[….]

The way the government sees things, the Upper Franconia Reception Center provides refugees with everything they need. They can even receive text notifications about the status of their asylum applications, which they submit at the facility, on their cellphones.

[….]

The Federal Administrative Court has an office here, as does the region’s immigration agency. The welfare agency is in Block E. This is all “state of the art” in Krug’s eyes: “If the government decides to put refugees into centralized accommodations, then our facility is definitely a good model.”

Controversial proposal by interior minister

GERMANY-EUROPE-MIGRANTS

Angela Merkel and Horst Seehofer

 

Deutsche Welle continues….

That is exactly the plan advocated by Horst Seehofer, the interior minister in the new federal government and a member of Bavaria’s conservative Christian Social Union (CSU). He has presented plans to open “anchor centers” to house asylum applicants from their arrival in Germany until their requests are granted or they are deported.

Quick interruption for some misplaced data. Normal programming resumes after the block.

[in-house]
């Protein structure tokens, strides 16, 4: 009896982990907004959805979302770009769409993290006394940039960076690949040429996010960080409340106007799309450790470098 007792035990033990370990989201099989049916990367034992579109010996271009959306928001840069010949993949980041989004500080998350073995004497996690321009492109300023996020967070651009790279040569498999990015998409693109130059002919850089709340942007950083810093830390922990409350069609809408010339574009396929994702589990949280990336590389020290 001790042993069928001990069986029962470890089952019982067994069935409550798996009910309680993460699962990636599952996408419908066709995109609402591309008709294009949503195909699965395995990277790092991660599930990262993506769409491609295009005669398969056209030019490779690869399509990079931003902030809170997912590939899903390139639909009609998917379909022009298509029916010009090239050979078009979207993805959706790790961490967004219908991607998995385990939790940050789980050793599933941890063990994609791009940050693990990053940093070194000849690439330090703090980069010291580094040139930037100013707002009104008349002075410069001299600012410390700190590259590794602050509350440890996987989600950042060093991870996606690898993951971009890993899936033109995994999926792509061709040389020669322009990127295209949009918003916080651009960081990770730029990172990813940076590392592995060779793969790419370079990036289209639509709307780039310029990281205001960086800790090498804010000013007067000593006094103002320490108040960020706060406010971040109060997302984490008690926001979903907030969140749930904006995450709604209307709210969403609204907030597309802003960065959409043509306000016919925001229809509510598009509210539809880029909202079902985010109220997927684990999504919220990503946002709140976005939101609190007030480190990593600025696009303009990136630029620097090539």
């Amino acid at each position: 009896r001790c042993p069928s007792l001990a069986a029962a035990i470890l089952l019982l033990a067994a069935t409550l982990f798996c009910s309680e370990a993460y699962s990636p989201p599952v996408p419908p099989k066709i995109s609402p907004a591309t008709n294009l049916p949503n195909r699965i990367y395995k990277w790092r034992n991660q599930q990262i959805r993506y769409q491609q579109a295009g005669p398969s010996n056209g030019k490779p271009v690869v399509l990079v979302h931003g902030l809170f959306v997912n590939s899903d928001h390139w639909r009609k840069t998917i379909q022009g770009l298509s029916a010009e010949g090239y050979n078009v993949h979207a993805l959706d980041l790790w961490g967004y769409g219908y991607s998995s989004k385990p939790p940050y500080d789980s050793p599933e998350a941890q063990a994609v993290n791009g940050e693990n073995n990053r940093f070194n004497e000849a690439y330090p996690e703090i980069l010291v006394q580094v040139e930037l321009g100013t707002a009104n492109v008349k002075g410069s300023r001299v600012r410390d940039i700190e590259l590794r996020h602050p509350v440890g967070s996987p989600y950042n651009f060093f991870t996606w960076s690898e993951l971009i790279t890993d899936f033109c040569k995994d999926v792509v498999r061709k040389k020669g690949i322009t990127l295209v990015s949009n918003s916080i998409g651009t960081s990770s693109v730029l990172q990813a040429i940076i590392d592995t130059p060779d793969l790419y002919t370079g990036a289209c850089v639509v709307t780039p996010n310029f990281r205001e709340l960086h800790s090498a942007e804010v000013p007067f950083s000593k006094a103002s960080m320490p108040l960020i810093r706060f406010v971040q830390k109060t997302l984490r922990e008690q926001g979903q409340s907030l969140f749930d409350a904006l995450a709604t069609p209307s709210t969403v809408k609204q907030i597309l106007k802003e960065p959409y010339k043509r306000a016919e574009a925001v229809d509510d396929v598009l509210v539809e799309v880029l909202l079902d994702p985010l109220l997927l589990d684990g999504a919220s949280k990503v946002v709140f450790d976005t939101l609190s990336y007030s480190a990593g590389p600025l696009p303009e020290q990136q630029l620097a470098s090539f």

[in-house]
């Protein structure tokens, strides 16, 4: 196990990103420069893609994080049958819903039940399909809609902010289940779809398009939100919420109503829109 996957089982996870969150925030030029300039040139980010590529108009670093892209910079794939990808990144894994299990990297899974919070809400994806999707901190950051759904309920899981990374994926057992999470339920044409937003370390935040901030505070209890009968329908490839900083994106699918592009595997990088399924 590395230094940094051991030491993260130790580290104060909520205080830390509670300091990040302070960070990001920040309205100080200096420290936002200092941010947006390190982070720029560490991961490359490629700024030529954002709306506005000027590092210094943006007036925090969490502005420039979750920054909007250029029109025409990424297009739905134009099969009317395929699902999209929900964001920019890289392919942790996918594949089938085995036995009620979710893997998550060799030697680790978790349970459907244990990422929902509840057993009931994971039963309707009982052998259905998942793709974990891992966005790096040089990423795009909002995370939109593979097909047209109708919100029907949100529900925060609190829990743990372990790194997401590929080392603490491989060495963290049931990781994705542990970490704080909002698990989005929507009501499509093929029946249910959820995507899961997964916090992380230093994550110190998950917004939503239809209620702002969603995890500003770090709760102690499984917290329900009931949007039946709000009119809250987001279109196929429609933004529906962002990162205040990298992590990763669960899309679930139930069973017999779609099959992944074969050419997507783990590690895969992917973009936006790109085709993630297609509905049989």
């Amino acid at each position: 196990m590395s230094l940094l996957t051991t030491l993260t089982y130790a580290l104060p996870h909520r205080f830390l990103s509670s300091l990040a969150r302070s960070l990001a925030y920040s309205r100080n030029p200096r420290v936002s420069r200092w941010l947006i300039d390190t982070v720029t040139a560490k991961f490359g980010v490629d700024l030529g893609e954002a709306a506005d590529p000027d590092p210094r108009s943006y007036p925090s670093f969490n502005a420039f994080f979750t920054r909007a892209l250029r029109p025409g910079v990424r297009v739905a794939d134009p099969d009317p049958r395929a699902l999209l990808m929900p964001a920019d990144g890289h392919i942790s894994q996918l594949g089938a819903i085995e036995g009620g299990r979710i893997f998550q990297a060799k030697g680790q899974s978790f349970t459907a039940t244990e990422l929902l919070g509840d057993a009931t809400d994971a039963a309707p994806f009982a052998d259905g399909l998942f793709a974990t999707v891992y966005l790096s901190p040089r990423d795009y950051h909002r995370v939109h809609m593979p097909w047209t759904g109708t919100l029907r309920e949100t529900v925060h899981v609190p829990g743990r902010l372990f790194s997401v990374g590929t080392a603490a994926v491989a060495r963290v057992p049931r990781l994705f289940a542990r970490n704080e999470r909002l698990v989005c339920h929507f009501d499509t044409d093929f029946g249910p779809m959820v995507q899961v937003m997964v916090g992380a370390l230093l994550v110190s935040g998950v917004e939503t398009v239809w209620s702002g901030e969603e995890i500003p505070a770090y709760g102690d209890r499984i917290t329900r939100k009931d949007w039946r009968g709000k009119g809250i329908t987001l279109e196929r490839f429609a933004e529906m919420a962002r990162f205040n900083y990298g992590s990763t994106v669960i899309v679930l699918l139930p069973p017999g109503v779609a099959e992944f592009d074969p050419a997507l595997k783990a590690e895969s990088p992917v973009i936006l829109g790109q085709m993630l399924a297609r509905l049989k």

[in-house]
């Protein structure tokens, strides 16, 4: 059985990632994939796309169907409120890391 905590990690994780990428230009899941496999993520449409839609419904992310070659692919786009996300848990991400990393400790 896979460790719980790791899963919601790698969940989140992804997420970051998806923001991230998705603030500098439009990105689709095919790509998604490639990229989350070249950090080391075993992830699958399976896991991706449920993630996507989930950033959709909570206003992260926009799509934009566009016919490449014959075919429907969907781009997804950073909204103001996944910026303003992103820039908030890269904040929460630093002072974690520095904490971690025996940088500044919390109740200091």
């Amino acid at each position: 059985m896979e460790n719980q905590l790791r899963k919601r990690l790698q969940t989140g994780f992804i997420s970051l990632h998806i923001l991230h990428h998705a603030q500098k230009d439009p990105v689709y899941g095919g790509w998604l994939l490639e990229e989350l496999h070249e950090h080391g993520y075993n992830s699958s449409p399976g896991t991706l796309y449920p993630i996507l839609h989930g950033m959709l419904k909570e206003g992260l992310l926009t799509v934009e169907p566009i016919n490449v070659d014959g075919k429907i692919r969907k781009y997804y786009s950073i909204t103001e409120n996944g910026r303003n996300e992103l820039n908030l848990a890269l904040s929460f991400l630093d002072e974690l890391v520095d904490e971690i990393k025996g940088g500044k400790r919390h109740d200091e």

And the first one may well be built in Bavaria. The centers that Seehofer proposes are intended to provide efficiency, as well as maximum control over the people who come to Germany hoping to find more sustainable living conditions.

Seehofer has for years presented a hard line on immigration and frequently come into conflict with German Chancellor Angela Merkel.

[….]

Whether the Bamberg model will be replicated elsewhere remains to be seen.

There is much more and definitely worth reading.

If the German government put out word throughout Africa and the Middle East that all migrants flooding in to Germany would be housed in large facilities it would surely act as a deterrent to many others trying to get to ‘welcoming’ Europe.

And, hey, couldn’t the US run more detention centers—a kind of one stop shop until asylum decisions are made.  Expensive? Probably, but better than just releasing so many to their supposed relatives and expecting them to show up for their asylum court date.

My ‘Invasion of Europe’ archive is here. And, I’ve written a great deal about dear Deutschland, here.

Posted in Asylum seekers, Europe, Immigration fraud, Who is going where | Tagged: , | 4 Comments »